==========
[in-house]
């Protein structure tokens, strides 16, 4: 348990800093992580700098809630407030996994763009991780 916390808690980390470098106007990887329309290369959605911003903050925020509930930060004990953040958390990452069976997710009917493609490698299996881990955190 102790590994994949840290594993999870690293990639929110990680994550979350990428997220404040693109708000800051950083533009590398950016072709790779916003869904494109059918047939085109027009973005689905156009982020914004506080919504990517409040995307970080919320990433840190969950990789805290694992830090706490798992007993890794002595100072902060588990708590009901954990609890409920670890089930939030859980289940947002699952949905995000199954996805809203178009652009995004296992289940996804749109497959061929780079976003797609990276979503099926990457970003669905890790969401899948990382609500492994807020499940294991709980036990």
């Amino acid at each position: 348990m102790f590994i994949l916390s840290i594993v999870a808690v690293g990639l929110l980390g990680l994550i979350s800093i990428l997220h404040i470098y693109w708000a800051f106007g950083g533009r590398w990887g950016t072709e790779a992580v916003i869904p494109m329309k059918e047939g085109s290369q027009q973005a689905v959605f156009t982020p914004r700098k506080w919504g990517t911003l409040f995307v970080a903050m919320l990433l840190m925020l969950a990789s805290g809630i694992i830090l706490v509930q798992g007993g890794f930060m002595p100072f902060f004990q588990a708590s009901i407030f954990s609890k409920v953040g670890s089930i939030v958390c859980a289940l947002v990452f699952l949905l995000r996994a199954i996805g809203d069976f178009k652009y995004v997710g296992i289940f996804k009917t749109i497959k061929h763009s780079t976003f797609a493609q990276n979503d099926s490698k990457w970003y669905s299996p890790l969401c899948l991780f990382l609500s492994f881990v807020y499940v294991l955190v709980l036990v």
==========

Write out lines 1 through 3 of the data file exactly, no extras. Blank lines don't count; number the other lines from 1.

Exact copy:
[in-house]
């Protein structure tokens, strides 16, 4: 348990800093992580700098809630407030996994763009991780 916390808690980390470098106007990887329309290369959605911003903050925020509930930060004990953040958390990452069976997710009917493609490698299996881990955190 102790590994994949840290594993999870690293990639929110990680994550979350990428997220404040693109708000800051950083533009590398950016072709790779916003869904494109059918047939085109027009973005689905156009982020914004506080919504990517409040995307970080919320990433840190969950990789805290694992830090706490798992007993890794002595100072902060588990708590009901954990609890409920670890089930939030859980289940947002699952949905995000199954996805809203178009652009995004296992289940996804749109497959061929780079976003797609990276979503099926990457970003669905890790969401899948990382609500492994807020499940294991709980036990």
């Amino acid at each position: 348990m102790f590994i994949l916390s840290i594993v999870a808690v690293g990639l929110l980390g990680l994550i979350s800093i990428l997220h404040i470098y693109w708000a800051f106007g950083g533009r590398w990887g950016t072709e790779a992580v916003i869904p494109m329309k059918e047939g085109s290369q027009q973005a689905v959605f156009t982020p914004r700098k506080w919504g990517t911003l409040f995307v970080a903050m919320l990433l840190m925020l969950a990789s805290g809630i694992i830090l706490v509930q798992g007993g890794f930060m002595p100072f902060f004990q588990a708590s009901i407030f954990s609890k409920v953040g670890s089930i939030v958390c859980a289940l947002v990452f699952l949905l995000r996994a199954i996805g809203d069976f178009k652009y995004v997710g296992i289940f996804k009917t749109i497959k061929h763009s780079t976003f797609a493609q990276n979503d099926s490698k990457w970003y669905s299996p890790l969401c899948l991780f990382l609500s492994f881990v807020y499940v294991l955190v709980l036990v």